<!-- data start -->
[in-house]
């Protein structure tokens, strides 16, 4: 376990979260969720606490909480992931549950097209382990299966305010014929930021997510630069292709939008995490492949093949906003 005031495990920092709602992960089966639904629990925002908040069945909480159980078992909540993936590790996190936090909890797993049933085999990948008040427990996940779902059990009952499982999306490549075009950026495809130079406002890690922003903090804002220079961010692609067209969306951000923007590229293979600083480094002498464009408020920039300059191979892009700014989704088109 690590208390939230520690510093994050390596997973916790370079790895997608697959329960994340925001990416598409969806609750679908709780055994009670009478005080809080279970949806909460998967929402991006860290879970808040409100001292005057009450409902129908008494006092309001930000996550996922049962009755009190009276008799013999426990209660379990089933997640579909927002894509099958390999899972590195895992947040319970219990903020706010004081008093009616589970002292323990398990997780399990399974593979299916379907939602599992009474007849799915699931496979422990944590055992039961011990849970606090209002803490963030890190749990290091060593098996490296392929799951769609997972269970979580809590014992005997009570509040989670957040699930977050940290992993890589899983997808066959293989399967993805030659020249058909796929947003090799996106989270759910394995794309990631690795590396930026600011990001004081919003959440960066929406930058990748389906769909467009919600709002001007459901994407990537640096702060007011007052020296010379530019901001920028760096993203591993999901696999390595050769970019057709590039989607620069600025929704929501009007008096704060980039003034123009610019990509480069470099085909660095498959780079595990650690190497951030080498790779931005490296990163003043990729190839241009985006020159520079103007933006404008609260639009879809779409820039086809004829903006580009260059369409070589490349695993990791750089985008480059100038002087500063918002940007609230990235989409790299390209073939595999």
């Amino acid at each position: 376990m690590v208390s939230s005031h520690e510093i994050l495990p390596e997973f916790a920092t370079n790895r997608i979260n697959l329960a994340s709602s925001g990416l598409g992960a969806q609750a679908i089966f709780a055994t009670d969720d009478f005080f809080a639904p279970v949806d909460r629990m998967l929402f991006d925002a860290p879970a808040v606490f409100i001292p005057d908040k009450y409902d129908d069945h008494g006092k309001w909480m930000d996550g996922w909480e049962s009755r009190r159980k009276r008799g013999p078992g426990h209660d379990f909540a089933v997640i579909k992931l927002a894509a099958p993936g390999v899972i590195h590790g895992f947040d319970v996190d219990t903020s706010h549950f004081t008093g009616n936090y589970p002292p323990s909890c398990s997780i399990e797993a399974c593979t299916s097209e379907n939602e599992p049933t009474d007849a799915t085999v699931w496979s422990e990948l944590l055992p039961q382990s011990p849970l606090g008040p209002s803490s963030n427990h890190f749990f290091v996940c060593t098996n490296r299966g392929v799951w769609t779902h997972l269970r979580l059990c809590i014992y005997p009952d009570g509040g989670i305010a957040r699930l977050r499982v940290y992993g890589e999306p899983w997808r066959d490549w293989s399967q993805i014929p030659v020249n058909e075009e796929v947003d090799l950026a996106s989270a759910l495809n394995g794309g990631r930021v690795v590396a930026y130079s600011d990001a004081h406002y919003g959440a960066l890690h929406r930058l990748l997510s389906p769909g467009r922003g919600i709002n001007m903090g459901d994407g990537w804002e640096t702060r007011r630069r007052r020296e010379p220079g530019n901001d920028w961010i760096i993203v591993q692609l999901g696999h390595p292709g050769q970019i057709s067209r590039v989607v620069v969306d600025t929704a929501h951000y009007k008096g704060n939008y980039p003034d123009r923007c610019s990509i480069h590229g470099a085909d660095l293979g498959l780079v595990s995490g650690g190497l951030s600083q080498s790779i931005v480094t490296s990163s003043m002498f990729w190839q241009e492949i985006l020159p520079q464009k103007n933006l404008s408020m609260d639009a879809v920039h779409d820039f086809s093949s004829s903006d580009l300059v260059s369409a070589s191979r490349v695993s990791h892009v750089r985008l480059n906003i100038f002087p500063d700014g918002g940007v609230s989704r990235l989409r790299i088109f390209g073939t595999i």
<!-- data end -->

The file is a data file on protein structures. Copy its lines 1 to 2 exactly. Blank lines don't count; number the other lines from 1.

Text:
[in-house]
């Protein structure tokens, strides 16, 4: 376990979260969720606490909480992931549950097209382990299966305010014929930021997510630069292709939008995490492949093949906003 005031495990920092709602992960089966639904629990925002908040069945909480159980078992909540993936590790996190936090909890797993049933085999990948008040427990996940779902059990009952499982999306490549075009950026495809130079406002890690922003903090804002220079961010692609067209969306951000923007590229293979600083480094002498464009408020920039300059191979892009700014989704088109 690590208390939230520690510093994050390596997973916790370079790895997608697959329960994340925001990416598409969806609750679908709780055994009670009478005080809080279970949806909460998967929402991006860290879970808040409100001292005057009450409902129908008494006092309001930000996550996922049962009755009190009276008799013999426990209660379990089933997640579909927002894509099958390999899972590195895992947040319970219990903020706010004081008093009616589970002292323990398990997780399990399974593979299916379907939602599992009474007849799915699931496979422990944590055992039961011990849970606090209002803490963030890190749990290091060593098996490296392929799951769609997972269970979580809590014992005997009570509040989670957040699930977050940290992993890589899983997808066959293989399967993805030659020249058909796929947003090799996106989270759910394995794309990631690795590396930026600011990001004081919003959440960066929406930058990748389906769909467009919600709002001007459901994407990537640096702060007011007052020296010379530019901001920028760096993203591993999901696999390595050769970019057709590039989607620069600025929704929501009007008096704060980039003034123009610019990509480069470099085909660095498959780079595990650690190497951030080498790779931005490296990163003043990729190839241009985006020159520079103007933006404008609260639009879809779409820039086809004829903006580009260059369409070589490349695993990791750089985008480059100038002087500063918002940007609230990235989409790299390209073939595999």